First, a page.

1. There is a deficiency where those neuro atypical do not have a “mind’s eye”. They cannot imagine a red apple. They can recall stuff they know about a red apple, but no internal image forms from it. Interestingly enough, they also have difficulty getting scared from scary stories.

      1. Having a “mind’s eye” is linked to being a reader during your development. *Most* (but not all) people who are observed not having the ability to visualize in their mind also did not read much in their formative years. They also tend to not have great language skills as it appears that reading develops the centers of our brains that are responsible for spoken language.

        1. Then you have the particularly neuro atypical like me. I don’t have a “minds eye”, but I can manipulate complex geometries in my head without actually “seeing” them in my mind. I have been an avid devourer of books since I was a young child, but I have mild issues with processing verbal communication. I’m also virtually blind to non-verbal social cues from people I’m not close to. I manage to muck my way through the world, but I’d have a lot easier time if “normal” people would clearly communicate and stop with the needless vagary….

          Welcome to the wonderful world of the autism spectrum :/

      2. It’s called congenital aphantasia and has received renewed interest of the scientific world in the last few years. It’s also a real bummer to have. I couldn’t imagine or describe my wifes face if my life depended on it. The weird thing (and plenty of people have the same story) is that I didn’t realize that it was something that I couldn’t do but other could until I was about 25. Really weird.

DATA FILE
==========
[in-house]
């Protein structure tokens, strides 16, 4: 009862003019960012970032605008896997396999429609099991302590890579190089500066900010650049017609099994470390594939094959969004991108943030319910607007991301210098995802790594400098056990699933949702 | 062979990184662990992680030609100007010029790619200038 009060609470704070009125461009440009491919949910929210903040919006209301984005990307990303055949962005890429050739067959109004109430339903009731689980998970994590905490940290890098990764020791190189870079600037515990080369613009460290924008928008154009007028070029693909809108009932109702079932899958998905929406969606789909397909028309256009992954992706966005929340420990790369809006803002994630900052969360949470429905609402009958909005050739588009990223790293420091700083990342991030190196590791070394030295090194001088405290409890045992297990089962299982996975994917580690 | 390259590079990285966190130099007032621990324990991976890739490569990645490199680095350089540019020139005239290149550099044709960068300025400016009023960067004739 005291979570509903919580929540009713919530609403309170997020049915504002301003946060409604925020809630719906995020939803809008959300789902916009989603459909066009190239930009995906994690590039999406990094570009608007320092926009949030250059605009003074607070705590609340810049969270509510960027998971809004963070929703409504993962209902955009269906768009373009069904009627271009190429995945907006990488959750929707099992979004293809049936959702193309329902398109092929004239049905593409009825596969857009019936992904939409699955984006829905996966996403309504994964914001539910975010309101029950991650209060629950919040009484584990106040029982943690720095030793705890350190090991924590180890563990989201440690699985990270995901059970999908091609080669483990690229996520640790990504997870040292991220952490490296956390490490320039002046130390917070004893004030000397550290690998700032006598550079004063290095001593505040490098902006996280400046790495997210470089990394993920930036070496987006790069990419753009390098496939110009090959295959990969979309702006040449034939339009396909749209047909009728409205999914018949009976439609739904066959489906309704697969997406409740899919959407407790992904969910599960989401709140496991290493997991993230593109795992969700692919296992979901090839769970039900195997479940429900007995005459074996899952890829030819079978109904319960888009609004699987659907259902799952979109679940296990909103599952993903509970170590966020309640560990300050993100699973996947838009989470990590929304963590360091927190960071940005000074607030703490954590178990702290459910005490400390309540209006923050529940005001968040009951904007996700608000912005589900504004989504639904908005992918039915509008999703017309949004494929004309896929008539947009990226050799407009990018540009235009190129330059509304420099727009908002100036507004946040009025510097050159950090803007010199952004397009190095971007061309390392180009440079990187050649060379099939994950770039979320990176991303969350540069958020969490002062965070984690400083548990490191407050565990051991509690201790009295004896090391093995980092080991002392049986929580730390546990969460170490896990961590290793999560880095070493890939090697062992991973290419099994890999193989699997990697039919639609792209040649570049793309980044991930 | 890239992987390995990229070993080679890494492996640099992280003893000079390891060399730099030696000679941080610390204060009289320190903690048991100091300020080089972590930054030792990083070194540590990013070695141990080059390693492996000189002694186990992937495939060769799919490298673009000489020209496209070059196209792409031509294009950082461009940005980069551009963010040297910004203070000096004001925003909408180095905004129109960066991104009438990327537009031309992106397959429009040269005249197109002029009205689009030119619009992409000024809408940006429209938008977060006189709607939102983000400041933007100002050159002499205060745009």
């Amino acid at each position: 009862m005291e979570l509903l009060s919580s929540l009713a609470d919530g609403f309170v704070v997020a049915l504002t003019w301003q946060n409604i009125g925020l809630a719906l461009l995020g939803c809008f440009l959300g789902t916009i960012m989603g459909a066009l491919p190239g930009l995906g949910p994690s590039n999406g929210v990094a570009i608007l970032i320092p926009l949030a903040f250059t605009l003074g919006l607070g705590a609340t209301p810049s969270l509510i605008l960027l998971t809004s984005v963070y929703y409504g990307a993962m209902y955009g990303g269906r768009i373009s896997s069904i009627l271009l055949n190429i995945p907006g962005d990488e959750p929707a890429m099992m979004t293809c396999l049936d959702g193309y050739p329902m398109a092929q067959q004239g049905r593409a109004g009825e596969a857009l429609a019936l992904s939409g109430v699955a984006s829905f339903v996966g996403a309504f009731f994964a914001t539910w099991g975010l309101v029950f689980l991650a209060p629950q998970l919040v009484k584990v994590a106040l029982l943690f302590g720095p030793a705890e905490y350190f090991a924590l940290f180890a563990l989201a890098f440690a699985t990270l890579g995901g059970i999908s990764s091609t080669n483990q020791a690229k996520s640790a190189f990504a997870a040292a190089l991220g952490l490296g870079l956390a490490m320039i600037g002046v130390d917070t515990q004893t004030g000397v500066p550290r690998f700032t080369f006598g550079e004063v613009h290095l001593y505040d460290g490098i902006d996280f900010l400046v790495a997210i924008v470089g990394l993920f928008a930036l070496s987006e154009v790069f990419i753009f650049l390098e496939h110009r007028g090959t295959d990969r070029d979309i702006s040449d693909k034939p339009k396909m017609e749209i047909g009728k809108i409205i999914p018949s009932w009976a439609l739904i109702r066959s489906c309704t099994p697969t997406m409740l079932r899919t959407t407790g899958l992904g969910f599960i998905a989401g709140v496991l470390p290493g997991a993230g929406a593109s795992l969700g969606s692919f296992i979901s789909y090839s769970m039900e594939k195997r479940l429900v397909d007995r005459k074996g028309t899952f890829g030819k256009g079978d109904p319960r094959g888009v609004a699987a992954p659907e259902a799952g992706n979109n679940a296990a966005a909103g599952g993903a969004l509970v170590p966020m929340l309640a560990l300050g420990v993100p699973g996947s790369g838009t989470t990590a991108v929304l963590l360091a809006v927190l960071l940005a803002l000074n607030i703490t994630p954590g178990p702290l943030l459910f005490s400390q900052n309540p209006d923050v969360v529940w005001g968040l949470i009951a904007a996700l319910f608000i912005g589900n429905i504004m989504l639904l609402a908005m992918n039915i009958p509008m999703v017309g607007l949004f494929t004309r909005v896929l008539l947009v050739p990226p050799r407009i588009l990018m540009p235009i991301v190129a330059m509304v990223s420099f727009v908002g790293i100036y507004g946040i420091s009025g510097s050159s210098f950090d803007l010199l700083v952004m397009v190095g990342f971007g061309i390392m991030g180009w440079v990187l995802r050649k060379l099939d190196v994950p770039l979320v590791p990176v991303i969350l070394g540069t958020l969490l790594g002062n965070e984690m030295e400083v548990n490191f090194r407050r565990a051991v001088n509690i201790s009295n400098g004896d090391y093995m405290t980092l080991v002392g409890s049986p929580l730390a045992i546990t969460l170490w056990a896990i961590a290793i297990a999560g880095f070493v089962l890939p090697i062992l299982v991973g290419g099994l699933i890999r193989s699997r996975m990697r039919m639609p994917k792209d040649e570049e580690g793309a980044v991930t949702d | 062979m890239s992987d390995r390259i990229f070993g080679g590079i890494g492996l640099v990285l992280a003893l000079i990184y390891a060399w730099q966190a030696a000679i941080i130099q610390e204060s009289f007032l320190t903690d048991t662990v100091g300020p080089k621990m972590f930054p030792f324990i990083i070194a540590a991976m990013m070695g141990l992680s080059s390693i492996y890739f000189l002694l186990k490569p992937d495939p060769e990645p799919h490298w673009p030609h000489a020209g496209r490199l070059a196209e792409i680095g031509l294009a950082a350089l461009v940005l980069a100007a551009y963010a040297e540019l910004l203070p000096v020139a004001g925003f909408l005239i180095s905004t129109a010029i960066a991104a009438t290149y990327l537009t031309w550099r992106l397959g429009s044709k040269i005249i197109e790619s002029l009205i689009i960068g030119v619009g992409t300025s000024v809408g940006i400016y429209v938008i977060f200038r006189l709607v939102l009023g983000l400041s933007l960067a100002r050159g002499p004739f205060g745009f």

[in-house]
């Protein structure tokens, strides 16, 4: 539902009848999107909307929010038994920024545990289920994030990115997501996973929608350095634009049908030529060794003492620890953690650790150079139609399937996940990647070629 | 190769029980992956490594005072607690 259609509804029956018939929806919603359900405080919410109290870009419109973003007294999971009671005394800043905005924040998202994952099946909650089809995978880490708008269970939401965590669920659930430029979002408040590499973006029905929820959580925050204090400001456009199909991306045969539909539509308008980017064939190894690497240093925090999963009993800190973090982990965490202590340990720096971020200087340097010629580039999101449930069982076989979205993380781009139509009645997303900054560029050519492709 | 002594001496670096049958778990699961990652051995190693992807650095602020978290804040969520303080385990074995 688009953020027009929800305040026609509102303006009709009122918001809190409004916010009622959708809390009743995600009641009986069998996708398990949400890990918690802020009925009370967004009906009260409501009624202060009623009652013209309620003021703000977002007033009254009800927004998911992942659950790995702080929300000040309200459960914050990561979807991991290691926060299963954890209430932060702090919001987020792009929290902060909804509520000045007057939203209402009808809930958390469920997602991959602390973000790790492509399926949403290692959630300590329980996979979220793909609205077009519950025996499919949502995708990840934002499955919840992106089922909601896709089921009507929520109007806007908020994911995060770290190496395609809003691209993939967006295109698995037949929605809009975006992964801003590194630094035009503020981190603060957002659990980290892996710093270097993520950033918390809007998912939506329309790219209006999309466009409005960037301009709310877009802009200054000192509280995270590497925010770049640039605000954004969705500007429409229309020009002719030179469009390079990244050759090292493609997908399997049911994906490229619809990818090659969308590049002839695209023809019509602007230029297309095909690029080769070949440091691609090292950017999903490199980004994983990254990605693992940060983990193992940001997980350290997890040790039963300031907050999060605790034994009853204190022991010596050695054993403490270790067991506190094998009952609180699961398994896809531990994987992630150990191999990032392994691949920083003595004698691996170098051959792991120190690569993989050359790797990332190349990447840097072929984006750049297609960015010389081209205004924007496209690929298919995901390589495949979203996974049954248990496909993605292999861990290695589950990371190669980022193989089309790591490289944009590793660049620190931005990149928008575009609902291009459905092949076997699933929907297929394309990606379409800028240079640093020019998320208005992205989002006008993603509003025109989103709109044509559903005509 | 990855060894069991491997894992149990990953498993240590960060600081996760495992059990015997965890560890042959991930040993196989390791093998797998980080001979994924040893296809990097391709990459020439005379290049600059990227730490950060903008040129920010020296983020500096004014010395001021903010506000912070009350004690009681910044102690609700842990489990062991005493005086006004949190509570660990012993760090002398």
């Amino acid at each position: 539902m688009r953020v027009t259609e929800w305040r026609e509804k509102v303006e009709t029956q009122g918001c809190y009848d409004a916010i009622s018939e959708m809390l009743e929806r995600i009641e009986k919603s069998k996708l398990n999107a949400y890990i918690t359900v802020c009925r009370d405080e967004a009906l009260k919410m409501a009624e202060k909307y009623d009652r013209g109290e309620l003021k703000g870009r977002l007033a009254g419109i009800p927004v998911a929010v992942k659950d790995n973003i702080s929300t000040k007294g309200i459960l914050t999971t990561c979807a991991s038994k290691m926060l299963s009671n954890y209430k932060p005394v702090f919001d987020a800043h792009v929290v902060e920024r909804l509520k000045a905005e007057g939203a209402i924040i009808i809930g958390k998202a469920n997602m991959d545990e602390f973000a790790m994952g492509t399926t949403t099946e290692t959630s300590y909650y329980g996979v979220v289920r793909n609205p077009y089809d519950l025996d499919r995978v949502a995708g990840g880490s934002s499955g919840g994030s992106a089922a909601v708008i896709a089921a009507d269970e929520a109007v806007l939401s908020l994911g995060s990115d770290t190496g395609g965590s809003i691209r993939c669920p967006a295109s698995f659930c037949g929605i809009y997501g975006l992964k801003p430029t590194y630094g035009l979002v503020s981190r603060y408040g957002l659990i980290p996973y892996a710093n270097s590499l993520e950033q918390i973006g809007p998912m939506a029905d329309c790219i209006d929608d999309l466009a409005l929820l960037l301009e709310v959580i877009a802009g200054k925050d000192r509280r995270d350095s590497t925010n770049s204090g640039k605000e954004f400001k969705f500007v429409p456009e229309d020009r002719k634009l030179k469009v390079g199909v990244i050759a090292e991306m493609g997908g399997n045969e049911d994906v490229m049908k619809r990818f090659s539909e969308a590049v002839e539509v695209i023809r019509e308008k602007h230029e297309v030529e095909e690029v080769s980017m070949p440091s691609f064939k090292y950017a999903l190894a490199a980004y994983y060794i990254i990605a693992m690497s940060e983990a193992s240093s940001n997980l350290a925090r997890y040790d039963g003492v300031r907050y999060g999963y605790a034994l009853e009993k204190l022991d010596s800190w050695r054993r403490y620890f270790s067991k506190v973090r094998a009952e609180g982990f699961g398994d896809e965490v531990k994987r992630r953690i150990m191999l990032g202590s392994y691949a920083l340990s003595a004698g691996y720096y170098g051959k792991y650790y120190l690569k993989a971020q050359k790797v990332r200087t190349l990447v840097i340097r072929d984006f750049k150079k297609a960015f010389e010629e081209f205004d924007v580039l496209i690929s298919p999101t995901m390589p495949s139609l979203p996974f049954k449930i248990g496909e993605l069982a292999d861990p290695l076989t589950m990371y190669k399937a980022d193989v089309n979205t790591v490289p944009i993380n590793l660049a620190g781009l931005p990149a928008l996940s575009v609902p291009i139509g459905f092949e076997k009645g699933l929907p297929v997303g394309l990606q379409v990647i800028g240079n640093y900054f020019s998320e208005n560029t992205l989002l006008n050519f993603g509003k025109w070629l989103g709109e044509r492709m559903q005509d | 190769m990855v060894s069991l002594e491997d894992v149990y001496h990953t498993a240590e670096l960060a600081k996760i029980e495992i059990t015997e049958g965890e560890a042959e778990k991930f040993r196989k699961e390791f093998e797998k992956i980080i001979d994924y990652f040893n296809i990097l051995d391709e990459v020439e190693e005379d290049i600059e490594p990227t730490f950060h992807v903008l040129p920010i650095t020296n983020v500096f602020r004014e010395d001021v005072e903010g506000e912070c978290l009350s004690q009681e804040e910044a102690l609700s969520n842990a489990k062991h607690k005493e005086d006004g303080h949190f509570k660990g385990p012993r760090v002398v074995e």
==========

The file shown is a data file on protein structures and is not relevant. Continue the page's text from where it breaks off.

2. Schematic entry works well for a lot of PCB projects, but for some type of projects it just does not make much sense (But is used anyway by lack of alternatives) When you work with FPGA’s or other 1000+ pin parts then a schematic just looks likes endless lists of pins connected to labels.

      SKiDL (mentioned above) seems a better fit for such projects. Generate those 100+ decoupling caps in a for loop. Use lists to connect databusses. Use a script to extract pin names from your FPGA tools. Use a loop to generate arrays of multiplexed or charlieplexed LED’s.

    3. for me, i prefer to look at a schematic. i very much like the visual diagram. it’s just the entry and change-tracking that i’d rather do by text. i don’t like the UI of any of the schematic entry programs i’ve used, it might as well be MS Paint or XFig so far as i care. and i hate having inscrutable changelogs, where you feel like you’re lucky to get massive XML full of irrelevant metadata you don’t care about instead of an atomic binary blob.

  4. Some of the ideas here are very cool! I still prefer graphical tools for PCB layout, but it would be great if KiCAD would eventually get a feature where you could define a river for a set of signals, and it could be regenerated automatically when needed. Kind of like how zone fills work, you draw the general line and it would route all the signals around obstacles, and if you later need to move some other parts, just clear and regenerate.

  5. It certainly looks impressive, and I’ve always considered schematics a relic of the past for boards that are mostly comprised of digital interfaces.